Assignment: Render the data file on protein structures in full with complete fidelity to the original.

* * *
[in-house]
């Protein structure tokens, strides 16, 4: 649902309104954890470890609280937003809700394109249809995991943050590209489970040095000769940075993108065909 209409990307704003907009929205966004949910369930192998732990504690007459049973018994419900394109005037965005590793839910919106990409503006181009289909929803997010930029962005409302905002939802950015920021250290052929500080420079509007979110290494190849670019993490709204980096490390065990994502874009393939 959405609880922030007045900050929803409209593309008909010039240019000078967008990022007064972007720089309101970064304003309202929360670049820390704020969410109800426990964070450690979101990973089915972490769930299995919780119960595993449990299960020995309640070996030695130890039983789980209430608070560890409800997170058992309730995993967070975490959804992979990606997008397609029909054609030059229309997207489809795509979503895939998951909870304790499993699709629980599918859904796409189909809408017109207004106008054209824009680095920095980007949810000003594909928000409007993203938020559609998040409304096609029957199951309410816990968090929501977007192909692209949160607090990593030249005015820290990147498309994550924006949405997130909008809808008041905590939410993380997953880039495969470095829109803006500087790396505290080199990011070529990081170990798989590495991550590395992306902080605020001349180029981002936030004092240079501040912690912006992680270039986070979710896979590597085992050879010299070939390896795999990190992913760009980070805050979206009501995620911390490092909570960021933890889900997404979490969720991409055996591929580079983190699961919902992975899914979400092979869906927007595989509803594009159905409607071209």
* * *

[in-house]
């Protein structure tokens, strides 16, 4: 649902309104954890470890609280937003809700394109249809995991943050590209489970040095000769940075993108065909 209409990307704003907009929205966004949910369930192998732990504690007459049973018994419900394109005037965005590793839910919106990409503006181009289909929803997010930029962005409302905002939802950015920021250290052929500080420079509007979110290494190849670019993490709204980096490390065990994502874009393939 959405609880922030007045900050929803409209593309008909010039240019000078967008990022007064972007720089309101970064304003309202929360670049820390704020969410109800426990964070450690979101990973089915972490769930299995919780119960595993449990299960020995309640070996030695130890039983789980209430608070560890409800997170058992309730995993967070975490959804992979990606997008397609029909054609030059229309997207489809795509979503895939998951909870304790499993699709629980599918859904796409189909809408017109207004106008054209824009680095920095980007949810000003594909928000409007993203938020559609998040409304096609029957199951309410816990968090929501977007192909692209949160607090990593030249005015820290990147498309994550924006949405997130909008809808008041905590939410993380997953880039495969470095829109803006500087790396505290080199990011070529990081170990798989590495991550590395992306902080605020001349180029981002936030004092240079501040912690912006992680270039986070979710896979590597085992050879010299070939390896795999990190992913760009980070805050979206009501995620911390490092909570960021933890889900997404979490969720991409055996591929580079983190699961919902992975899914979400092979869906927007595989509803594009159905409607071209």